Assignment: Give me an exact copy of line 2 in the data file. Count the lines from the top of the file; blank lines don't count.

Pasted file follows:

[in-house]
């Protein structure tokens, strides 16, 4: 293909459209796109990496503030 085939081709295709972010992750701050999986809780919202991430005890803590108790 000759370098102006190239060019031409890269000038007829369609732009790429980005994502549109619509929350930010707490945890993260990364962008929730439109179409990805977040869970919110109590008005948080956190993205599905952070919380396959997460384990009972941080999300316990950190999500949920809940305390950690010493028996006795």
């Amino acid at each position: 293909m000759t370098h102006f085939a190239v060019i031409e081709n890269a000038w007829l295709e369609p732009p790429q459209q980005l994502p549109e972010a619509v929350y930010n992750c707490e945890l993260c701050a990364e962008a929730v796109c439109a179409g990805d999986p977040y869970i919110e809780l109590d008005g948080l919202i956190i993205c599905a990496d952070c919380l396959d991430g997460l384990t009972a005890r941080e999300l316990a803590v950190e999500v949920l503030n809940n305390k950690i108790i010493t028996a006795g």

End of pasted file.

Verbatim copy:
């Protein structure tokens, strides 16, 4: 293909459209796109990496503030 085939081709295709972010992750701050999986809780919202991430005890803590108790 000759370098102006190239060019031409890269000038007829369609732009790429980005994502549109619509929350930010707490945890993260990364962008929730439109179409990805977040869970919110109590008005948080956190993205599905952070919380396959997460384990009972941080999300316990950190999500949920809940305390950690010493028996006795």